Let’s continue to experiment with color selection in our quilts. Choose an unusual color or gradient for a background, or try color block and monochromatic palettes. Change the position of light, medium and dark fabrics in your block to discover alternate designs. Most of all, enjoy the creative process!
Once the piecing is done, a quilt becomes a blank canvas for the quilter. What elements do you want to highlight? What stitching patterns can you add to enhance and complement the overall look of the quilt? I came up with the Double DNA quilting design to fill a sashing/border section on this Angle Play quilt.
Stitching the Double DNA quilting design
Start with a ribbon wave (tutorial here). Overlap these ribbons to create the classic DNA pattern.
The DNA strand makes an elegant texture all by itself, but I thought this quilt needed a little more. I added pebbles between the ribbons.
I rarely mark my quilts, so my stitching gets a little wobbly. If you prefer a uniform look to your quilting designs, grab a chalk pencil and mark the guidelines for the top, bottom, and middle of the quilting design.
Two ways to stitch pebbles
Stitch the pebbles in the same way you stitched the ribbons – start with a wave, and then repeat in the opposite direction. The alternative is to stitch the pebbles as circles.
Additional free motion quilting designs
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There are many shapes and colors in this quilt, which was cut using the Angle Play templates. I selected matching thread for each section and that makes some of the stitching difficult to see unless you are taking a close look. I used long worms/wavy lines in some of the triangles, coffee beans in the orange squares, and lots of feathers in the light areas.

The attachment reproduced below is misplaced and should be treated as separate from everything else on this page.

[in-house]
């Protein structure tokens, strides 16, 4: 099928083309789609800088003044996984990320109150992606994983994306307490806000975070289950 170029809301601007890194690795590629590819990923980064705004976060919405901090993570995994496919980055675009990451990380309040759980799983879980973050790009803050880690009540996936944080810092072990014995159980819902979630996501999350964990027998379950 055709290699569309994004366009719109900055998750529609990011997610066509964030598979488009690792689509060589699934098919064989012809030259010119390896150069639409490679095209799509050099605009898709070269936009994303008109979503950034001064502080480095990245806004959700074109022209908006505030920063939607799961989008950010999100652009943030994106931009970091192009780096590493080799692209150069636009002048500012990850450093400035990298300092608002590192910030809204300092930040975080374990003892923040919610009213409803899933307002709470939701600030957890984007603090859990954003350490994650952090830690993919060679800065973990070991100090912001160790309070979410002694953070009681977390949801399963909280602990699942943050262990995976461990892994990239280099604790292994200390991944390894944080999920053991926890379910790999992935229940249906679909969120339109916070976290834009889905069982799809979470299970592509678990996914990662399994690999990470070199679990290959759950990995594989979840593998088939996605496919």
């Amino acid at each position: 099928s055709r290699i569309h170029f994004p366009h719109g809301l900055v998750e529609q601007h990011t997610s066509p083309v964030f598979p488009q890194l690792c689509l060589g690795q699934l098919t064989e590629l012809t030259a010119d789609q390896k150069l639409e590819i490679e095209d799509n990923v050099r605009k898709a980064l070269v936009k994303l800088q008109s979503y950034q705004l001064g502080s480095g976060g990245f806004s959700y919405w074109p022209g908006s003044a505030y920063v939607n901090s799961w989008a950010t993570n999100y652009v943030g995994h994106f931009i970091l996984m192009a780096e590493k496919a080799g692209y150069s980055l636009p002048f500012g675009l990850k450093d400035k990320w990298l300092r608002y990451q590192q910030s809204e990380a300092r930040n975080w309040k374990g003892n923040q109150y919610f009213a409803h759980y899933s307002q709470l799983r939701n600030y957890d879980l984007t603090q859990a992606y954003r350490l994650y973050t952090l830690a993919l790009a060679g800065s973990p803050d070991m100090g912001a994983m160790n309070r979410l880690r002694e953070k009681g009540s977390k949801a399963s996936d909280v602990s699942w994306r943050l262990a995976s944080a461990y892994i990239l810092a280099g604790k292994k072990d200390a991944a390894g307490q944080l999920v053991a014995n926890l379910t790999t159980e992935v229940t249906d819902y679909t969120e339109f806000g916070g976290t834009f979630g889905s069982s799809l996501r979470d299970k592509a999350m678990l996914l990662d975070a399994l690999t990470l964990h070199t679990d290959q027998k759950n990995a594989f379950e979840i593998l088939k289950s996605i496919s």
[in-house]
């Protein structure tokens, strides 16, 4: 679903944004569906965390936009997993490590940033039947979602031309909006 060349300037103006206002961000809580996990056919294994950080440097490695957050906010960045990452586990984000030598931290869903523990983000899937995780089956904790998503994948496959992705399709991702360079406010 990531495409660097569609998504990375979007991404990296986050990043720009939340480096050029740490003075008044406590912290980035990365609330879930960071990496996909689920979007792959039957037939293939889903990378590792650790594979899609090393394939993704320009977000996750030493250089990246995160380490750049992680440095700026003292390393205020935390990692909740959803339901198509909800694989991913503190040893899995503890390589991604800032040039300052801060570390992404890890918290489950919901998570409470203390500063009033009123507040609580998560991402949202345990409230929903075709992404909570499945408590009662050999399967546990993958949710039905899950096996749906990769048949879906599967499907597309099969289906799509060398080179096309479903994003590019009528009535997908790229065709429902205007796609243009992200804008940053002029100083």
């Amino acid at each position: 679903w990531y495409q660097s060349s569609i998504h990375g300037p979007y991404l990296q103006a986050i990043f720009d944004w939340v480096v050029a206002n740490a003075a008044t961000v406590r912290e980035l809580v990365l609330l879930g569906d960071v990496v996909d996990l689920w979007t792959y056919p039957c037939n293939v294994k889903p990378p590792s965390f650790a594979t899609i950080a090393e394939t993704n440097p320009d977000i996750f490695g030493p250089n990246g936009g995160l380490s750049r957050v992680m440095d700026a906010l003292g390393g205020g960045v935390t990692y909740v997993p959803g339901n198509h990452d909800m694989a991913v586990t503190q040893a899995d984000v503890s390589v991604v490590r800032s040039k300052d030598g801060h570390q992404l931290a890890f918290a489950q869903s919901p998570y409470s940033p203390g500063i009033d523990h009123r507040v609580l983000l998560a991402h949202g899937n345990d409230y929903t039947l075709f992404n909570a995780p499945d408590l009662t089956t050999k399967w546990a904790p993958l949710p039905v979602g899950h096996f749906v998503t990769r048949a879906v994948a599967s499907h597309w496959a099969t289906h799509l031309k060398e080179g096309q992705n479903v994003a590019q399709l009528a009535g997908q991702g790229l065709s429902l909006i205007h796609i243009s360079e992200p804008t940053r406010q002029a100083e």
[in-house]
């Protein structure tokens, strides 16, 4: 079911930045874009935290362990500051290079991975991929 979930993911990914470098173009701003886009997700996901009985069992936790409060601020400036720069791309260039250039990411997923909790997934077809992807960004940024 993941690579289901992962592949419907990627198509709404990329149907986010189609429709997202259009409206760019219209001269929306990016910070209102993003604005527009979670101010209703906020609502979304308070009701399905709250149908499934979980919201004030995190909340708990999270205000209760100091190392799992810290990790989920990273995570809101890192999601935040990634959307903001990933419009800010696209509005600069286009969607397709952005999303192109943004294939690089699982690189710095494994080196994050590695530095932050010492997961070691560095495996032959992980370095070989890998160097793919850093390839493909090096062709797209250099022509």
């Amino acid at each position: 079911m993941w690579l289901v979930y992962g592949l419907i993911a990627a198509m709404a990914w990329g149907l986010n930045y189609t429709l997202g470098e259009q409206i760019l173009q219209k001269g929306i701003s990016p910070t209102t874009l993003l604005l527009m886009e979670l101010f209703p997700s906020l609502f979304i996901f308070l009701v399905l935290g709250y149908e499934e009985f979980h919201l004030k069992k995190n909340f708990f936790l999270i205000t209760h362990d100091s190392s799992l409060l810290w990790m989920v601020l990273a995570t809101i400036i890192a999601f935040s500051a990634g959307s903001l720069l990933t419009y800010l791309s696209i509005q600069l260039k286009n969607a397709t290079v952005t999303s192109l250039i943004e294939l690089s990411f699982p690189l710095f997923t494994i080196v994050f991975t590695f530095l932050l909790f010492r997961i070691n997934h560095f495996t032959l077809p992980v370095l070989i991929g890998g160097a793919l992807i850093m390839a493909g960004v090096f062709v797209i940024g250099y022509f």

The designs are easier to see on the background, where the thread has more contrast.
Thread choice is an important decision. Consider the skills of both the piecer and quilter – a novice who is more likely to make mistakes and wobbles may want to hide their stitching, while a experienced quilter may want his/her work to take center stage.
Are there any designs you would like to see? Please comment or send an email to email@example.com. I’d love to hear from you!
One of today’s most popular quilt designers is Elizabeth Hartman. I have admired her Fancy Forest pattern for a while, so I was thrilled when a customer brought me one to quilt. The challenge was to complement her beautiful piecing while free motion quilting animals with interesting texture.
Fuzzy Faces – free motion quilting animals
I outlined each animal, then used a coordinating thread for the detail stitching. I used several variations of wavy lines and zig zags to mimic whiskers and fur on the fox and bunny. The hedgehogs were embellished with skinny flame stitches. A simple echo filled the butterfly wings.
Related post: Flame Stitch Variations
Ribbon Candy and Leaves
The thistle blocks are my favorite! I created the ribbon candy stitch by alternating the direction of a teardrop as I moved up each section of the thistle blossom. I stitched a wavy stem and fit a leaf into each triangle of the flower.